Today, the Harlem River Drive is a highly trafficked north-south reference route for cars along the Harlem River, but few people know its history. Originally built as the Harlem River Speedway in 1894, the road was used as a horse carriage race track by New York City’s elite.

In the late nineteenth century, speeding through the streets was a common sport for the wealthy. However, New York residents were alarmed at the dangers of speeding carriages, and rich drivers did not want to share the road with trolleys and traffic. This put pressure on the mayor to build a speedway going through Central Park for fast horse-drawn carriages. In 1883, a compromise was reached: a 2.3-mile long speedway would be built along the Harlem River.

Image courtesy of Duane Bailey-Castro

The Harlem River Speedway was a subject on the virtual talk we hosted, “The Forgotten Harlem River,” by photographers Nathan Kensinger and Duane Bailey-Castro. Bailey-Castro, a lifelong Bronx resident who has focused much of his work on the Harlem River bridges, showed these vintage postcards he had acquired and the short silent film below from 1903 entitled “Parade of Horses along the Speedway” from the American Mutoscope and Biograph Company.

Construction of the Harlem River Speedway began in 1894 with the carving of the bluffs overlooking the river. After its opening in 1896, it quickly became a tourist attraction where people could watch horse races on the track as well as boat races on the river. The track was as wide as one-hundred feet in some areas, allowing for several carriages to compete at once. The natural beauty of the surrounding scenery attracted spectators from all social classes. Thousands from around the country visited to watch planned parades and competitions, and rich sportsmen were satisfied with their exclusive speedway, using it heavily to train and display their horses.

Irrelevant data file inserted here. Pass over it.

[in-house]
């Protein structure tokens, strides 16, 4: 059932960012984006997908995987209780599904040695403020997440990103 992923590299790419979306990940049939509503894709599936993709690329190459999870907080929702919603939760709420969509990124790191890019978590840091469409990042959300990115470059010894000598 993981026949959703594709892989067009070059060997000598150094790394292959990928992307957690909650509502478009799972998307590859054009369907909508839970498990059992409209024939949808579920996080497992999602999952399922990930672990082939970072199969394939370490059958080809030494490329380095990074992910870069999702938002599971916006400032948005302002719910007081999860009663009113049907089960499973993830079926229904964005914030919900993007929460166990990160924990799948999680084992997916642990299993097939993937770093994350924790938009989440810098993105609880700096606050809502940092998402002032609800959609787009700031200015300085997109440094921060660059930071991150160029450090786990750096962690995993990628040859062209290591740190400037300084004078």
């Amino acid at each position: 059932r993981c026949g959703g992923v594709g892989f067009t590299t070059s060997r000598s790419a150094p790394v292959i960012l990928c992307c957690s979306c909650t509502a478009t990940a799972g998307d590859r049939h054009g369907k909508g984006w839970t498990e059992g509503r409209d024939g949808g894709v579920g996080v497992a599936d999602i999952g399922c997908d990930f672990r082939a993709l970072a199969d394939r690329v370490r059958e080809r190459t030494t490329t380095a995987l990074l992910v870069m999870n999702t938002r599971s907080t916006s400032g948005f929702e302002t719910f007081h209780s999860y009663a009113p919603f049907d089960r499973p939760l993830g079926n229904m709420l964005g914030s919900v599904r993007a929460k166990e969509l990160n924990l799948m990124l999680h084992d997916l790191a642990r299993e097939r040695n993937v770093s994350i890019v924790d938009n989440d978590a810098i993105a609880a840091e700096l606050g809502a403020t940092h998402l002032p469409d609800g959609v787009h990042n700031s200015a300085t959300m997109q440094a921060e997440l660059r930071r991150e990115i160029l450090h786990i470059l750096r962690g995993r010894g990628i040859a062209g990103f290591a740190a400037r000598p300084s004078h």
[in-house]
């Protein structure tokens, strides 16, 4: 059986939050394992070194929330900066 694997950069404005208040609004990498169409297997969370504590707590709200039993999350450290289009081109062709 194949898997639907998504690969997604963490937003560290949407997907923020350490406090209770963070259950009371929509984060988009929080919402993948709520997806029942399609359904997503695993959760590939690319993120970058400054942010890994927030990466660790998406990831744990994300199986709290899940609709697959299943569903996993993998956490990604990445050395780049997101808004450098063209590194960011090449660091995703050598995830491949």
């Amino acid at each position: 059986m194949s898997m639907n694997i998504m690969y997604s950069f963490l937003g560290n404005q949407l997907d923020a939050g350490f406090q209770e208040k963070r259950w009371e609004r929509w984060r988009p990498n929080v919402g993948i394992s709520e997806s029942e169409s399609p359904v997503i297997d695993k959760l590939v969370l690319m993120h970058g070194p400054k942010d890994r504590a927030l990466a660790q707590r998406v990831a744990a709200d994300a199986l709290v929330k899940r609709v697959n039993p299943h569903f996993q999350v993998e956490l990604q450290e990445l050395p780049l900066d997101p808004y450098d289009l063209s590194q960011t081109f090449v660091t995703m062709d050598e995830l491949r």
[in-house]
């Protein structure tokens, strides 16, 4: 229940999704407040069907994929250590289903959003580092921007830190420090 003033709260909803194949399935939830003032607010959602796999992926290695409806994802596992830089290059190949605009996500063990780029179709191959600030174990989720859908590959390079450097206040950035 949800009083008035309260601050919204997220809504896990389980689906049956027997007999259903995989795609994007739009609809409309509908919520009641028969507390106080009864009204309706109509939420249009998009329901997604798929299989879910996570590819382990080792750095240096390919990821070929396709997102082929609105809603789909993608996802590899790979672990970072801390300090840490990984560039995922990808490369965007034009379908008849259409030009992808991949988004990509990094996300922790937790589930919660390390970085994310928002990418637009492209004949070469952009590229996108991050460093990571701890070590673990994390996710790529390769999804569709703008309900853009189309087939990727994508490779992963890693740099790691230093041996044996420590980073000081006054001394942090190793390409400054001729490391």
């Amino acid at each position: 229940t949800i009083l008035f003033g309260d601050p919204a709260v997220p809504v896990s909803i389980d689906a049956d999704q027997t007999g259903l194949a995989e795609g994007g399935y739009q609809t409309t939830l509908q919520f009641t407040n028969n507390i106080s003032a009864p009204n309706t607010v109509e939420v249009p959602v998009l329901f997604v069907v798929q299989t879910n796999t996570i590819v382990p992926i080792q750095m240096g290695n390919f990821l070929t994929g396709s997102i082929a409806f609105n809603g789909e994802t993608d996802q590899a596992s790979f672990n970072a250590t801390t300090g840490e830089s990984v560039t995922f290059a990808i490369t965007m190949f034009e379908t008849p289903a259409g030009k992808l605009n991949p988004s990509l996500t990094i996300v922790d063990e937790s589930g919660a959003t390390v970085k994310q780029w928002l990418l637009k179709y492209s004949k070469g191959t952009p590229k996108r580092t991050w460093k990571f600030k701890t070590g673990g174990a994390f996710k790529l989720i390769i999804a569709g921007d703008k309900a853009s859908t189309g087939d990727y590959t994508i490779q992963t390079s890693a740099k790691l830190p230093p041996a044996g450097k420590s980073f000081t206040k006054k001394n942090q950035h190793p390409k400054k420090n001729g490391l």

Image courtesy of Duane Bailey-Castro

There was backlash about the cost of the speedway shortly after its opening. Around $5 million were spent on construction and court cases, exceeding the original estimate of $1 million. Though newspapers acknowledged it to be a great work, they also noted the other ways in which the mayor could have spent the money, with reporter Charles C. Sargent of Munsey Magazine writing, “the sapient rulers of New York have spent in making the Speedway money that would have built thirty school houses, and would have provided twice over for the twenty-five thousand children turned away last September from the overcrowded primary schools of the metropolis.”

Image courtesy of Duane Bailey-Castro

As the city grew and automobiles became widely used, New Yorkers began to push for the opening of the speedway to the public around 1909. Aristocrats turned their attention to motorcars, and in 1916 The New York Times reported that there were fewer than 100 carriages on the speedway a day. With the gradual decline in interest, the speedway was opened to automobiles in 1919, and in 1922 it was paved and opened to general traffic. It was then renamed the Harlem River Driveway. 

Image courtesy of Duane Bailey-Castro

Parks Commissioner Robert Moses played an integral role in connecting Harlem River Drive to the rest of Manhattan. In 1940 he began construction on linking the Harlem River Drive to the Henry Hudson Parkway, the George Washington Bridge, and the East River Drive (now the FDR Drive). The Triborough Bridge and several bridges joining the Major Deegan Expressway would provide a flow of traffic into the Drive. Completed in 1964, the project cost around $38 million.

Image courtesy of Duane Bailey-Castro

Today, you can drive or bike along the track where horse-drawn carriages once raced to the cheers of lively spectators. Though the world has drastically changed since then, the road and the scenic view of the Harlem River still remains.

High Bridge Aerial photoThe Harlem River Drive today, looking south. Photo by Duane Bailey-Castro.

See a recording of the talk, The Forgotten Harlem River, in our members-only video archive available to Untapped New York Insiders (use code JOINUS for two months free!) Next, check out more photos by Duane Bailey-Castro of the Harlem River, taken five years after the re-opening of High Bridge.